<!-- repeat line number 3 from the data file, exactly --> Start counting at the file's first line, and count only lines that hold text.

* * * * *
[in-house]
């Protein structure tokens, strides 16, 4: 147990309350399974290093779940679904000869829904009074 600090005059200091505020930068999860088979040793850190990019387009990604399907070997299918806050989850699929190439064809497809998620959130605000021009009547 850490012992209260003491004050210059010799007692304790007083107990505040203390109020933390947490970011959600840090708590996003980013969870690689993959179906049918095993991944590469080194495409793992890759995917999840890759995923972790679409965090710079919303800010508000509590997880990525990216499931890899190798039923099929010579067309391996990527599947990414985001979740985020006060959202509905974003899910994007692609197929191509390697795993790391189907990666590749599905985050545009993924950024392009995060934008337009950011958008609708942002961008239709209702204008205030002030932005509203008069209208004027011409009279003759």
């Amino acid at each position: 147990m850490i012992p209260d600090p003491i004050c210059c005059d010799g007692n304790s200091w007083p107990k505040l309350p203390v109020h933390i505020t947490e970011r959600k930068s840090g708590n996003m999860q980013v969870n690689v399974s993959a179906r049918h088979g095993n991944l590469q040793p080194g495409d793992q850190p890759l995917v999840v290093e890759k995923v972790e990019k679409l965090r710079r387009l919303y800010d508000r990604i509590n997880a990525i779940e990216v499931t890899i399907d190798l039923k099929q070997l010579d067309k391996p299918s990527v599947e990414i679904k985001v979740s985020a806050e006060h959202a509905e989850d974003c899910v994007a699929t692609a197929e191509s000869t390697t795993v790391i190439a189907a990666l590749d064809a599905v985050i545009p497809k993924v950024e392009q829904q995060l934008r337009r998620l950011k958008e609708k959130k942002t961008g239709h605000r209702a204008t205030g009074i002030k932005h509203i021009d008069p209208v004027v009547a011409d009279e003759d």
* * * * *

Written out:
């Amino acid at each position: 147990m850490i012992p209260d600090p003491i004050c210059c005059d010799g007692n304790s200091w007083p107990k505040l309350p203390v109020h933390i505020t947490e970011r959600k930068s840090g708590n996003m999860q980013v969870n690689v399974s993959a179906r049918h088979g095993n991944l590469q040793p080194g495409d793992q850190p890759l995917v999840v290093e890759k995923v972790e990019k679409l965090r710079r387009l919303y800010d508000r990604i509590n997880a990525i779940e990216v499931t890899i399907d190798l039923k099929q070997l010579d067309k391996p299918s990527v599947e990414i679904k985001v979740s985020a806050e006060h959202a509905e989850d974003c899910v994007a699929t692609a197929e191509s000869t390697t795993v790391i190439a189907a990666l590749d064809a599905v985050i545009p497809k993924v950024e392009q829904q995060l934008r337009r998620l950011k958008e609708k959130k942002t961008g239709h605000r209702a204008t205030g009074i002030k932005h509203i021009d008069p209208v004027v009547a011409d009279e003759d």